Intracellular lytic development of phage vB_EcoS-95 was studied in one-step growth experiment, according to the procedure described by Bloch et al. (2013), with minor modifications. Briefly, E. coli MG1655 host cells were grown with shaking in LB medium at 37°C to OD600 = 0.2. Then, 10 ml of culture sample were harvested by centrifugation (4,000 × g, 10 min, 4°C). The supernatant was discarded, and the pellet was resuspended in 1 ml of fresh LB medium with 3 mM sodium azide (Sigma-Aldrich). Following 5-min incubation at 37°C, bacteriophage vB_EcoS-95 was added to E. coli MG1655 to m.o.i. = 0.01. After 10 min incubation at 37°C, non-adsorbed phage particles were removed by three times washing with 1 ml of LB medium containing 3 mM sodium azide (4,000 × g, 10 min, 4°C). In the next step, 25 μl of the suspension was added to 25 ml of LB medium (time 0), and aerated in an incubator shaker at 37°C. The number of phage-infected bacterial cells was determined at time 1 min after infection by mixing 5 μl of the culture sample with 0.995 ml of an overnight E. coli MG1655 culture and 2 ml of top agar (LB with 0.7% agar), prewarmed to 45°C. Next, the mixture was poured onto LA plate (infected bacteria were named “infection centers” because they were sources of new phage particles, which were released from host cells during one lytic cycle, and following infection of neighboring cells could form plaques). Two sets of samples were collected every 1 min during first 10 min, and then every 2.5 min. The samples were serially diluted (10-fold each) in TM buffer (10 mM Tris-HCl, 10 mM MgSO4) and titrated under permissive conditions. Before the titration, the second set of samples was treated with 1% chloroform (final concentration) to release the intracellular phage particles to determine the eclipse period. Based on the number of PFU/ml, the latent period and burst size were determined (the burst size was estimated as the ratio of the phage titer to the titer of infection centers).

Lysis Profile Assay

Host culture was grown to OD600 = 0.2 at 37°C. Phage lysate was add to m.o.i. = 0.05 to the flask. Bacteria were incubated with shaking at 37°C, and their density was monitored by OD600 measurement in the same time intervals (every 5 min). During this experiment, survival of host bacteria after phage infection (CFU/ml) and phage titer (PFU/ml) were also analyzed. To estimate the number of surviving cells after the vB_EcoS-95 infection, 100 μl samples were collected at times indicated above, and their serial 10-fold dilutions were prepared in LB. Forty μl of each dilution were spread onto LB agar plates. The number of viable bacterial cells was calculated on the basis of counted colonies. To determine the number of phages per ml, samples were taken every 5 min and their serial 10-fold dilutions were prepared in TM buffer. Next, 2.5 μl of each dilution were spotted onto double agar layer, and then plates were incubated overnight at 37°C. The phage titer was calculated on the basis of counted plaques.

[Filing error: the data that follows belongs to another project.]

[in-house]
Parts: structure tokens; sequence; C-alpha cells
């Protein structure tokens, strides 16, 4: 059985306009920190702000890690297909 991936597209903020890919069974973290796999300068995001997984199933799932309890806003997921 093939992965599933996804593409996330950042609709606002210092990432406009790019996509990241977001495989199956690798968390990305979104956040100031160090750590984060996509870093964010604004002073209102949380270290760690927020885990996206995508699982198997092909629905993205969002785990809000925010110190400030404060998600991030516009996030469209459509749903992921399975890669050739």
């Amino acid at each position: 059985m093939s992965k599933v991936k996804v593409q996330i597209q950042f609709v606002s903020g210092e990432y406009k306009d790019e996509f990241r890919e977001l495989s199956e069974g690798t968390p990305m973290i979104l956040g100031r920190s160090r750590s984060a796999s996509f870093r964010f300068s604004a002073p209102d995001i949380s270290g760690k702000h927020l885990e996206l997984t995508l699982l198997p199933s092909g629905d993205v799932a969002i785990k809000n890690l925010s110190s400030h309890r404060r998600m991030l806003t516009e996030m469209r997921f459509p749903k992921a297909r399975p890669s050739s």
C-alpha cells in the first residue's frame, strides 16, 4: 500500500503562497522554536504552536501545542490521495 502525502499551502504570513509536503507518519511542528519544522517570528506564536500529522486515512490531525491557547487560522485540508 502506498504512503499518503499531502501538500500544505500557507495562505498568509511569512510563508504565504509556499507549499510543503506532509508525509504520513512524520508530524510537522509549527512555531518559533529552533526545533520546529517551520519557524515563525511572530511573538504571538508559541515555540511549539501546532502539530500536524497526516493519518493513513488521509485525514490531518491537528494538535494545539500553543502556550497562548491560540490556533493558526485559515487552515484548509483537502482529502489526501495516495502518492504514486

Development of Bacterial Resistance

The emergence of bacterial resistance was measured for the combination of phage vB_EcoS-95/antibiotic rifampicin (Lab Empire) and the E. coli MG1655 strain. Host bacteria were cultured to OD600 = 0.2 at 37°C. Next, the culture was divided into three aliquots. Phage lysate was added to one of the flasks to m.o.i. of 0.01. The second one was treated with rifampicin to a final concentration of 25 μg/ml. The last one was a control. The cultivation was continued at 37°C. After 3 h of shaking, 10 μl of each samples were withdrawn. Serial dilutions in LB medium were prepared and 90 μl of each dilution was spread on LB agar plates. After overnight incubation at 37°C, percentage of surviving E. coli bacteria after phage infection or rifampicin treatment was calculated relative to bacterial control. To estimate the percent of bacterial colonies resistant to phage vB_EcoS-95 infection, 300 colonies were passaged in each well of a 24-well plate with 2 ml of LB medium and shaken at 37°C to OD600 = 0.1. Next, the phage lysate was added to each well to m.o.i. of 1. The lack of bacterial cell lysis indicated the emergence of bacterial resistance to phage vB_EcoS-95 infection. To calculate the percent of bacteria resistant to tested antibiotic, the same number of bacterial colonies was passaged onto LB agar plates supplemented with rifampicin to final concentration of 25 μg/ml, and incubated for 24 h at 37°C.

Quantification of Biofilm Density After Phage Infection